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Carbon Markets & Energy Conservation (Amendment) Bill 2022

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December 20, 2022

Why in news?

The Parliament passed the Energy Conservation (Amendment) Bill, 2022 declining the Opposition’s demands to send it for scrutiny to a parliamentary committee and amid concerns expressed by members over carbon markets.

What are carbon markets?

  • Carbon markets are essentially a tool for putting a price on carbon emissions - they establish trading systems where carbon credits or allowances can be bought and sold.
  • As per the United Nations standards, a carbon credit is a kind of tradable permit that equals one tonne of carbon dioxide removed, reduced, or sequestered from the atmosphere.
  • Meanwhile, carbon allowances or caps are determined by countries or governments according to their emission reduction targets.
  • According to a United Nations Development Program (UNDP) release, interest in carbon markets is growing globally.
  • 83% of NDCs submitted by countries mention their intent to make use of international market mechanisms to reduce greenhouse gas emissions.

carbon-market.jpg

What are the types of carbon markets?

Voluntary markets

  • Voluntary markets are those in which emitters - corporations, private individuals, and others - buy carbon credits to offset the emission of one tonne of CO 2 or equivalent greenhouse gases.
  • Such carbon credits are created by activities which reduce CO 2 from the air, such as afforestation.
  • In a voluntary market, a corporation looking to compensate for its unavoidable GHG emissions purchases carbon credits from an entity engaged in projects that reduce, remove, capture, or avoid emissions.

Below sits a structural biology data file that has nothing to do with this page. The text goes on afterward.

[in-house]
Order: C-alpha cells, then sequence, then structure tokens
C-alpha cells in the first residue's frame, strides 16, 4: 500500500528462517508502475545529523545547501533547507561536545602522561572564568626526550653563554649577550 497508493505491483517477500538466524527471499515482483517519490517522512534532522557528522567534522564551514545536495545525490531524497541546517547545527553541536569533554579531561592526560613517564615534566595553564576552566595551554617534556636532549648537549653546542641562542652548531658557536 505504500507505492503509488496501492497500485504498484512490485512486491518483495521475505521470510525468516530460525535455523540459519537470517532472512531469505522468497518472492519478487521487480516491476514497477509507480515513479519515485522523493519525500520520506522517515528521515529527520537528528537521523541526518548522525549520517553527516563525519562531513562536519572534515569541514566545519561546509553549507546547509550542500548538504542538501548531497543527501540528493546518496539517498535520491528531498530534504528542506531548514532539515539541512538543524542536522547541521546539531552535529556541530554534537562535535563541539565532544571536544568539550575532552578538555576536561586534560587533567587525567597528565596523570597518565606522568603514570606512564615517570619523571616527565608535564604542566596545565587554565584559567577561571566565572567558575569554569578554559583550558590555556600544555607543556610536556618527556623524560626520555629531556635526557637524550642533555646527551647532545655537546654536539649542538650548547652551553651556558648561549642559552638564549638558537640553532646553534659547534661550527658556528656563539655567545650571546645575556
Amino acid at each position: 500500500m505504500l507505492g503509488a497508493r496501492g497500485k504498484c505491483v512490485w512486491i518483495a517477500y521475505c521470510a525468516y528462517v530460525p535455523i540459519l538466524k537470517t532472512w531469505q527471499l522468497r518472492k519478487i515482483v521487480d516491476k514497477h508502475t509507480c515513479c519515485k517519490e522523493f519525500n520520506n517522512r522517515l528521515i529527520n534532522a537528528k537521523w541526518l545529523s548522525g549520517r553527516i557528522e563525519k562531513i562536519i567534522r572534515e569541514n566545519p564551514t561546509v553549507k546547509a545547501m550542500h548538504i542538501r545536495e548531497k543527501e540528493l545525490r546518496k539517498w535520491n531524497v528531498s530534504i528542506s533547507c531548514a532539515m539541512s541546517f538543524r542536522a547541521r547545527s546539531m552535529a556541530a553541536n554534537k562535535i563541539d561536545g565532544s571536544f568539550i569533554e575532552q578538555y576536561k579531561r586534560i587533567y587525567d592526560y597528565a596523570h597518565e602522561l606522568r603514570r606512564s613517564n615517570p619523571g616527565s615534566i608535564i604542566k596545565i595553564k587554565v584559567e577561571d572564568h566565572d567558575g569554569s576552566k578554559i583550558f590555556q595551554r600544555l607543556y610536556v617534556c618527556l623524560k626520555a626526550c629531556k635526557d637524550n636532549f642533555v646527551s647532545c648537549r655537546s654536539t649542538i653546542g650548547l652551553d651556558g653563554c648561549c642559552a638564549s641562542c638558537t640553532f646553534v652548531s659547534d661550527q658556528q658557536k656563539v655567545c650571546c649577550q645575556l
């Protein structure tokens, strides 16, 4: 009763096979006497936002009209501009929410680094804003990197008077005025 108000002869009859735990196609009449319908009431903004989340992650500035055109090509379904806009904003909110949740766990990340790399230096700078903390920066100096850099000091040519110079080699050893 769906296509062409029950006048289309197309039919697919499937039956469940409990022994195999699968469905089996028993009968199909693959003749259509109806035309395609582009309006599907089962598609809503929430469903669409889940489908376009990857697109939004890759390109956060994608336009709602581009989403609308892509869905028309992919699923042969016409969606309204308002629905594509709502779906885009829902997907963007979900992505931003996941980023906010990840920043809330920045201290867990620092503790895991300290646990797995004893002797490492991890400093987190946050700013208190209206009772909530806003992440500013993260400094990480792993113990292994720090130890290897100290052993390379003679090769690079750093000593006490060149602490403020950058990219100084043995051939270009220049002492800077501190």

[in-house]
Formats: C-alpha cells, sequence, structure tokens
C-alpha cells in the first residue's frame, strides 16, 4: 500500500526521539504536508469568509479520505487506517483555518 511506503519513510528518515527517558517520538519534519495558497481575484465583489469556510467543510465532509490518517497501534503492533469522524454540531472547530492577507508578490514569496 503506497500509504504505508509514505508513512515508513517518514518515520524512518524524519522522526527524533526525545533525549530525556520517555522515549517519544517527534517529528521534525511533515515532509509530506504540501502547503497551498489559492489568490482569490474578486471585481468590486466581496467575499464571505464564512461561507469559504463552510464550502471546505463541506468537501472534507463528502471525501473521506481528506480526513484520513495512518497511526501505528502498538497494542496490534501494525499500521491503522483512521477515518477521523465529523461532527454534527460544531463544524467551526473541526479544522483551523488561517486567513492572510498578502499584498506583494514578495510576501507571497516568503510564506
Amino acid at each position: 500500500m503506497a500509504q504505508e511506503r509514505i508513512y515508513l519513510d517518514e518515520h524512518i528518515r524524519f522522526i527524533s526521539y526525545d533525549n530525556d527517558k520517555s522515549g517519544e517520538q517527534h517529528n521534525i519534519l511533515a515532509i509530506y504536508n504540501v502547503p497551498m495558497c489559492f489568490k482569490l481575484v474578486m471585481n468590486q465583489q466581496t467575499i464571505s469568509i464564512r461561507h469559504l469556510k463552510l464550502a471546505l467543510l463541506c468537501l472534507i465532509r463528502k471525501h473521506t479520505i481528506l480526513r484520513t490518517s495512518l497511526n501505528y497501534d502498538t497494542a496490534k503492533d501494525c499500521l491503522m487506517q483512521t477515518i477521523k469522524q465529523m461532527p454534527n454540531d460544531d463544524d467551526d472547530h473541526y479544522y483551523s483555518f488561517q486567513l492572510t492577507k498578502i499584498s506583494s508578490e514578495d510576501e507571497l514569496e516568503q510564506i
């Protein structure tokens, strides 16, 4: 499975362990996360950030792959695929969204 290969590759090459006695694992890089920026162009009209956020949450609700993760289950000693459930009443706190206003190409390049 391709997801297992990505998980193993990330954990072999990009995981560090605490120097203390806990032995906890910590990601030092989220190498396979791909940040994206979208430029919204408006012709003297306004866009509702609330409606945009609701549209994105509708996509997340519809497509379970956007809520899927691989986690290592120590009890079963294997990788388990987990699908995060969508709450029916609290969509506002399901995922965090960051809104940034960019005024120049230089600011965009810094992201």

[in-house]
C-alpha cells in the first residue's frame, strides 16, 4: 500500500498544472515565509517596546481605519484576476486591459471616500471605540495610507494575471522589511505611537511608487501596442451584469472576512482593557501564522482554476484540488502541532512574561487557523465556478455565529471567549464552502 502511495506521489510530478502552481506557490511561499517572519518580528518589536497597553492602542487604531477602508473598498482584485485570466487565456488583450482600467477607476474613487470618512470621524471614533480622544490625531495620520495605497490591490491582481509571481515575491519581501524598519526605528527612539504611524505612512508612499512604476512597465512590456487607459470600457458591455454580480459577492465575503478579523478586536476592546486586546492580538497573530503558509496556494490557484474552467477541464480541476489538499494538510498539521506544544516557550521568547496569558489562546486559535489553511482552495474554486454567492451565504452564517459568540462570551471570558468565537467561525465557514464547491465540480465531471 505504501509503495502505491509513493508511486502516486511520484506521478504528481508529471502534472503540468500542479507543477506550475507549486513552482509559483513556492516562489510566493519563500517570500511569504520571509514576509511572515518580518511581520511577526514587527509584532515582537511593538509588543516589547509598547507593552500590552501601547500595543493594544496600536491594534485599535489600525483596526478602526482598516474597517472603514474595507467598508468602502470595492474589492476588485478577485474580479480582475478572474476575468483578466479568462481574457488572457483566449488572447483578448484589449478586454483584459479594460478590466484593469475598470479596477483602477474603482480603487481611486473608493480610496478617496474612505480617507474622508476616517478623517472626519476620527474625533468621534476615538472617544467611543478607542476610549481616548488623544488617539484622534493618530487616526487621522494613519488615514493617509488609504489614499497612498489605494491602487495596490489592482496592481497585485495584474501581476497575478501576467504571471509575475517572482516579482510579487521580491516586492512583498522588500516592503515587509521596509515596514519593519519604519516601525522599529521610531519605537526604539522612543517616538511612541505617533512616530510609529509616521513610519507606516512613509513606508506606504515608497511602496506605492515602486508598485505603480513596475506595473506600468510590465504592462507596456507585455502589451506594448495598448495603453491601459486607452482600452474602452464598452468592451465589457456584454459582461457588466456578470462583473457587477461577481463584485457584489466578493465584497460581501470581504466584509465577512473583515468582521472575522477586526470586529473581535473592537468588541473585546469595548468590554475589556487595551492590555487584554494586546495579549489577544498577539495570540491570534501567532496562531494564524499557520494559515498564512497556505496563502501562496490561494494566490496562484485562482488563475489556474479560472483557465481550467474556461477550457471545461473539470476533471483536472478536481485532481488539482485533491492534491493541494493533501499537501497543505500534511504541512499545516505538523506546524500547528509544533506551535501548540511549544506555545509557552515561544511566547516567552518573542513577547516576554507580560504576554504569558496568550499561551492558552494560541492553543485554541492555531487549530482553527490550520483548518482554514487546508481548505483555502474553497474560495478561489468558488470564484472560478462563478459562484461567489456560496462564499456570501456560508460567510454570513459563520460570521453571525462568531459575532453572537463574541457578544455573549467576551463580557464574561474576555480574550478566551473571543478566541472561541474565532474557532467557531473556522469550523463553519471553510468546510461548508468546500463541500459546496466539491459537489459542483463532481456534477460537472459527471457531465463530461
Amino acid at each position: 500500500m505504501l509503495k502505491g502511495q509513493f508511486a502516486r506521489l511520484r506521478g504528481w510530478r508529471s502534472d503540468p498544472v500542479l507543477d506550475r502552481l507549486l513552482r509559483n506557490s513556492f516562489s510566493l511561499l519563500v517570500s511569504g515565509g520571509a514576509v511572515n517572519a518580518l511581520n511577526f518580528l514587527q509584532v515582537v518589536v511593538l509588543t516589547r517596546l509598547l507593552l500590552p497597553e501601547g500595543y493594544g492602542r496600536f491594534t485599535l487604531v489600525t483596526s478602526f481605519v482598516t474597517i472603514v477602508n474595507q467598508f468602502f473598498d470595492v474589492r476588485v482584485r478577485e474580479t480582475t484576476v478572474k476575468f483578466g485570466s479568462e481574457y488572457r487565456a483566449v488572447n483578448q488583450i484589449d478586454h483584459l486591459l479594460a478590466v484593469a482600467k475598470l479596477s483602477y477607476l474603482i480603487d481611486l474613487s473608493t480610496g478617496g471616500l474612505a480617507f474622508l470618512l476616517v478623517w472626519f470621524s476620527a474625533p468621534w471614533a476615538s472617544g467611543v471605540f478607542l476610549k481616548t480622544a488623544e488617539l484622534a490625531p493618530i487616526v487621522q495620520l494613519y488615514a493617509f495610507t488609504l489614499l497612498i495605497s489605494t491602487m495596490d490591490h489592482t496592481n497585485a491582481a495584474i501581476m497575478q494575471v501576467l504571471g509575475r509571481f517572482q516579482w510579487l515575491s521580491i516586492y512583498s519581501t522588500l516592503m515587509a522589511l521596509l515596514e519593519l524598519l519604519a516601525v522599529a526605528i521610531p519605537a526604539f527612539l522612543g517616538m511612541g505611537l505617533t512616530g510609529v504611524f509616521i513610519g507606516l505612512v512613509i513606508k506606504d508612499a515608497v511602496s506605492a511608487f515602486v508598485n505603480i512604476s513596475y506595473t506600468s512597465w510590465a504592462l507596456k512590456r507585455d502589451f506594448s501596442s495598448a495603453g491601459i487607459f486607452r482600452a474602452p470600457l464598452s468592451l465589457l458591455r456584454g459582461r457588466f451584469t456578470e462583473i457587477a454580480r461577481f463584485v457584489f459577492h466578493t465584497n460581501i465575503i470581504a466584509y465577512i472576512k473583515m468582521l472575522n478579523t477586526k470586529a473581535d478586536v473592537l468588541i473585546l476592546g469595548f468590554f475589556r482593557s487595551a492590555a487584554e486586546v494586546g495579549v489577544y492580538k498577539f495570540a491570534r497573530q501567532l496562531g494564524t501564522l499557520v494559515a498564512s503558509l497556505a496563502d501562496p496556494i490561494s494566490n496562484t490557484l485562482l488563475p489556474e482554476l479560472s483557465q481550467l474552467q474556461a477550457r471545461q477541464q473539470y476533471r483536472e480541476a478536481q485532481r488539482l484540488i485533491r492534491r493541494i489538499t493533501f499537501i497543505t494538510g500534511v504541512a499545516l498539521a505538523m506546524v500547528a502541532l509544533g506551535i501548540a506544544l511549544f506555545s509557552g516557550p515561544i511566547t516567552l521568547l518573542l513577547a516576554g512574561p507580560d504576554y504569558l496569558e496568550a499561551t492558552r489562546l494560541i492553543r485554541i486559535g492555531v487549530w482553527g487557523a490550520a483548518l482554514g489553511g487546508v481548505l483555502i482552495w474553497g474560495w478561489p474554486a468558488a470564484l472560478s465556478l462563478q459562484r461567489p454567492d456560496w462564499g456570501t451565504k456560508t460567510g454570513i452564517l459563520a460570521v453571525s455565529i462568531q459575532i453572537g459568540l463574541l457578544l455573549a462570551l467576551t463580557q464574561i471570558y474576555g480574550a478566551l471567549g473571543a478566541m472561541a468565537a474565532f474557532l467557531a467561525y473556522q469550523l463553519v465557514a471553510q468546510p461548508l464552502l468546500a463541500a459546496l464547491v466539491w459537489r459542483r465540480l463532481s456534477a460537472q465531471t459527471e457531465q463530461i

• In voluntary markets, credits are verified by private firms as per popular standards.
  • There are also traders and online registries where climate projects are listed and certified credits can be bought.

Compliance markets

  • Compliance markets or regulated markets - set up by policies at the national, regional, and/or international level - are officially regulated.
  • Today, compliance markets mostly operate under ‘cap-and-trade’ principle, most popular in the European Union (EU).
  • Under the EU’s emissions trading system (ETS) launched in 2005, member countries set a cap or limit for emissions in different sectors, such as power, oil, manufacturing, agriculture, and waste management.
  • This cap is determined as per the climate targets of countries and is lowered successively to reduce emissions.
  • Entities in this sector are issued annual allowances or permits by governments equal to the emissions they can generate.
  • If companies produce emissions beyond the cap, they have to purchase additional permit, either through official auctions or from companies that have their emissions below the limit.
  • Other national and sub-national compliance carbon markets also operate or are under development around the world - China, North America, Australia, Japan, South Korea, Switzerland, and New Zealand.

The World Bank estimates that trading in carbon credits could reduce the cost of implementing NDCs by more than half - by as much as $250 billion by 2030.

What is the carbon market that is envisioned?

  • In order to keep global warming within 2°C, ideally no more than 1.5°C, global greenhouse gas (GHG) emissions need to be reduced by 25 to 50% over this decade.
  • Nearly 170 countries have submitted their nationally determined contributions (NDCs) so far as part of the 2015 Paris Agreement.

NDCs are climate commitments by countries setting targets to achieve net-zero emissions. These countries have agreed to update every 5 years.

  • India, for instance, is working on a long-term roadmap to achieve its target of net zero emissions by 2070.